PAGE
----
Studying for a Canadian politics exam in his parent’s dungeon-like basement, Phil was thankful when Jim Hudson’s call broke the morning’s silence. On that balmy April Saturday, Jim said he’d come over to the Hager’s Kerrisdale house after lunch with Bruce “Eagle” McCarther so they could have a study break throwing the pigskin around the side lawn.
Phil was 6’3”, 230 lbs and a loose-head prop for the University of B.C.’s rugby team – A clean-cut athlete loved by his friends for his happy-go-lucky demeanor. He felt great as he went outside in his sweatpants, T-shirt and favourite woolen slippers to play catch with Jim and Eagle.
After some time playing, Reggie Tupper swung by on his Triumph motorcycle and Phil got the uncontrollable urge to jump on his old bike and take it for a rip. The winter had been harsh by Vancouver standards. It was the spring before 1969’s “Summer of Love” and Phil and his buddies were discovering the freedom a set of wheels could bring. Needing a more suitable vehicle for his winter commute to UBC, Phil had sold the Triumph to Reggie six months earlier. Phil’s replacement car — an army surplus 1952 Willys 4×4 Jeep with camouflage paint from the Korean War — was sitting in the driveway next to his parent’s bungalow.
“I gotta take it for a ride,” Phil pleaded.
“Take it, but I want to try out the Jeep,” Reggie replied.
“The keys are in there,” Phil was already on the bike as he shouted to his three friends, “I’ll meet you back here in 20 minutes!”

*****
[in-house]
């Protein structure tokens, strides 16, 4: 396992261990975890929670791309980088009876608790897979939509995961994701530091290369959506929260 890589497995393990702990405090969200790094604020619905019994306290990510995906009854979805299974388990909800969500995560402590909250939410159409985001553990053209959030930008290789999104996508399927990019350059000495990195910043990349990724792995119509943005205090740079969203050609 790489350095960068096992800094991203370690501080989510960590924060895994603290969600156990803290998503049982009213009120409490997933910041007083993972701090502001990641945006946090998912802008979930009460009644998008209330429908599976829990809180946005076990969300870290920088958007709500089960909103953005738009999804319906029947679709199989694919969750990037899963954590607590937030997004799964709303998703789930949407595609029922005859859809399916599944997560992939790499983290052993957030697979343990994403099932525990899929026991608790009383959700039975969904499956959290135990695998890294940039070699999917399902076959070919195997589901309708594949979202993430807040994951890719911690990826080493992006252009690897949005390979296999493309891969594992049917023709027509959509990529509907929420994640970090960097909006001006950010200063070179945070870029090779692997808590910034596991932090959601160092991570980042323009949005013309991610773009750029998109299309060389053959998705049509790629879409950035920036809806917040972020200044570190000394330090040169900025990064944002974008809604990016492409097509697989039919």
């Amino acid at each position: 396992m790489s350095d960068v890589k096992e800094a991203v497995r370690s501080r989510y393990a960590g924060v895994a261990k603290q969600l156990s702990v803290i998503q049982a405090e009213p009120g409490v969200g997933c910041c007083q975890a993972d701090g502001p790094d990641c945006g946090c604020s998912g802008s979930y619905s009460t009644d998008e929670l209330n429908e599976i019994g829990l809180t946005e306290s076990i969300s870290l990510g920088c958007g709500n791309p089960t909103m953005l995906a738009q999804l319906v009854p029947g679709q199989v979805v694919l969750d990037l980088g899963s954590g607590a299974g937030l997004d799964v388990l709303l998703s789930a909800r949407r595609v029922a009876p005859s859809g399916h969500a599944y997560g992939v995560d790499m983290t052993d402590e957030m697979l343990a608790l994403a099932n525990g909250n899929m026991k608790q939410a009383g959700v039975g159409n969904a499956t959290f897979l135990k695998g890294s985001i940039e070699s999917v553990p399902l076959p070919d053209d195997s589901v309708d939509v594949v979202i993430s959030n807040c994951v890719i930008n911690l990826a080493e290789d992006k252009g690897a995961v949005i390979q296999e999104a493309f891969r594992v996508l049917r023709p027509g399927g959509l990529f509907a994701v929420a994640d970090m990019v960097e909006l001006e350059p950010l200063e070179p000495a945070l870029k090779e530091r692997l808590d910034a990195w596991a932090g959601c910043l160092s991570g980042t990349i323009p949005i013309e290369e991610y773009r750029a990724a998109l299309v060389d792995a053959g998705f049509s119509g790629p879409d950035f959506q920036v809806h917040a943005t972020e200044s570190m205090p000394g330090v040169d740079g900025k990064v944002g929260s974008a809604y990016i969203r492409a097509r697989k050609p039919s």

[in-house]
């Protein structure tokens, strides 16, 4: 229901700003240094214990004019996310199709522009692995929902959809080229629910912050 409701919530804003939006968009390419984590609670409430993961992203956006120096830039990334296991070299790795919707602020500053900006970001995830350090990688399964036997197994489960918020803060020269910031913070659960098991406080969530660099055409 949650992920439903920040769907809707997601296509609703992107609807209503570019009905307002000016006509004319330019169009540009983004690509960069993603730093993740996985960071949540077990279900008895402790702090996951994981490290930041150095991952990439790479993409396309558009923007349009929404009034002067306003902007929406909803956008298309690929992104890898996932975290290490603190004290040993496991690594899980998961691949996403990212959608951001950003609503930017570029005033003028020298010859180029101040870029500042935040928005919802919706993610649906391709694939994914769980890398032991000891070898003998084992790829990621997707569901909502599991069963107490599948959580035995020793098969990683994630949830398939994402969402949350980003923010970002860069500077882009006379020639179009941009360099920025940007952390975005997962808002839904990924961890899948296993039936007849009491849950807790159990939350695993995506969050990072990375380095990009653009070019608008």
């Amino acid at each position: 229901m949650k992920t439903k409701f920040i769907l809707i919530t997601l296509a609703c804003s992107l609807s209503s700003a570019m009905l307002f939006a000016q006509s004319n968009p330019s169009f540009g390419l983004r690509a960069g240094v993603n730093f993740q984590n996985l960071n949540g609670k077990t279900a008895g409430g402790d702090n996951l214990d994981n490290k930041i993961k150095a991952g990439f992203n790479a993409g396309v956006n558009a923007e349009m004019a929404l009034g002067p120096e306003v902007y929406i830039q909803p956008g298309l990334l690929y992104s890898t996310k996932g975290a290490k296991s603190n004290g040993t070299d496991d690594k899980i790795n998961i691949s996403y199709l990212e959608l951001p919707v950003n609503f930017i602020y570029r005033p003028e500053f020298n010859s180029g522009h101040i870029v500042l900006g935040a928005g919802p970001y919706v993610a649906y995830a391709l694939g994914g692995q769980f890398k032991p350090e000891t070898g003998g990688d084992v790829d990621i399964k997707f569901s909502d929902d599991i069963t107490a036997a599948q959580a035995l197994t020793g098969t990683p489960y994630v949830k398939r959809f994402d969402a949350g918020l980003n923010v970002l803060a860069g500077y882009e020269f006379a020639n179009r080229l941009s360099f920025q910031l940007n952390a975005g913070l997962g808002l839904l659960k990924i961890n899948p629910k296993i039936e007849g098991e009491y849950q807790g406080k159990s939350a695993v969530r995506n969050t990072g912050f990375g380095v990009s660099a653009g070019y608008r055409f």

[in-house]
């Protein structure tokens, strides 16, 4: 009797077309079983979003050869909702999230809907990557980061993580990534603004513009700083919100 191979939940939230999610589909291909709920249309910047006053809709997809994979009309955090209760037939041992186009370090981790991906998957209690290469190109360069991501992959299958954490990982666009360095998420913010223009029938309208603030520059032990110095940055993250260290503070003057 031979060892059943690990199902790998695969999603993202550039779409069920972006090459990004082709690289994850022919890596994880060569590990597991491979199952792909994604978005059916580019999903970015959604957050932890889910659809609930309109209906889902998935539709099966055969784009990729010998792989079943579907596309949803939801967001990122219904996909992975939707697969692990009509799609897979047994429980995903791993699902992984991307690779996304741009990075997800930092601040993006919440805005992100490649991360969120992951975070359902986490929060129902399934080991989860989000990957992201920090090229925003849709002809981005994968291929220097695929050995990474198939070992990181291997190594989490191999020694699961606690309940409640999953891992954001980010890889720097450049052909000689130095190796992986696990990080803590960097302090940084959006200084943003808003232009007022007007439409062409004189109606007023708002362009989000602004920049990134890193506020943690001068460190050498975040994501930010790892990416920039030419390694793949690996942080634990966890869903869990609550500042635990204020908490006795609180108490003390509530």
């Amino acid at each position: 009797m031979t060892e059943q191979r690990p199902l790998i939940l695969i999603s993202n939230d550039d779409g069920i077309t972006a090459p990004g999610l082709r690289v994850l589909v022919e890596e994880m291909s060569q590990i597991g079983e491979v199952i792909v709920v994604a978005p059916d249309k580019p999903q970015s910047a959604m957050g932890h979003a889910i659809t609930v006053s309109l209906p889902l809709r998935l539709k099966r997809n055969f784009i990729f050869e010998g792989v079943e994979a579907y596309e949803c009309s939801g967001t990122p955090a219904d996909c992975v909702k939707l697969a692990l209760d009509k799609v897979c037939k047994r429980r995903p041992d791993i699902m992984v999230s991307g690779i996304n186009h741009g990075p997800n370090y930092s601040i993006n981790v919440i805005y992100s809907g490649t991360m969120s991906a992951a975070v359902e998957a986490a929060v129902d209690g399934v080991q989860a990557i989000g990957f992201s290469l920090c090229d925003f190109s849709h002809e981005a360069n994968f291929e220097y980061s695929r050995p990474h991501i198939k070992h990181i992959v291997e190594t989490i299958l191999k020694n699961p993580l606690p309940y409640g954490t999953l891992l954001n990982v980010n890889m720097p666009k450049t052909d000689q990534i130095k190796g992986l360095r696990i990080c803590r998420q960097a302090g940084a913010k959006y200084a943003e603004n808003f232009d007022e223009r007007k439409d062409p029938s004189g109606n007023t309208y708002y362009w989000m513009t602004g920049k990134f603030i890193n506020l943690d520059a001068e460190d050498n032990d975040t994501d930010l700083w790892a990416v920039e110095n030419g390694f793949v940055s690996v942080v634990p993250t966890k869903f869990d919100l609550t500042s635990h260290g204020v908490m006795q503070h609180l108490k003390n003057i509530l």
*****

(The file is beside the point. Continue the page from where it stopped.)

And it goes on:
He hit Southwest Marine Drive and maxed the Triumph out at about 100mph on the way out to UBC. Nobody was on this road because the university was closed on weekends and most students got to and from campus via 10th Avenue. After reaching Totem Park he turned around and gunned it for home, once again feeling that ineffable joy the open road can bring.
Two blocks from home, Phil decided to take a peek at his uncle’s backyard renovation. Pulling into the gravel laneway, he slowed to a crawl and straightened his back to see over the fence. As he drew near the T intersection he began a slow, blind left turn. Halfway through the turn, Reggie flew into the intersection in the Jeep and blindsided him. Its bumper smashed into his calf, sending him flying over his handlebars six feet into the air.
Years of tackling and rucking on the rugby field taught him to tuck his neck in and roll out of the fall. Clutching his battered shoulder, Phil looked down and saw the bottom of his leather slipper curled beside his calf with his right foot. It clung to his leg by the Achilles tendon. Two bones jutted out from where his foot used to be and blood spurted with each heartbeat.
His three friends from the jeep were immediately upon him. Though adrenaline numbed the pain, Eagle’s ghostly-white face revealed the severity of the situation to Phil.
After nearly losing his right foot to gangrene, Phil was put in a cast for six months, but he never fully recovered.
Over the next several decades his menisci and ligaments ground down, his legs ballooned and burned as mobility an issue. However, two years ago he bought another hog and still enjoys maxing it out on a nice spring day.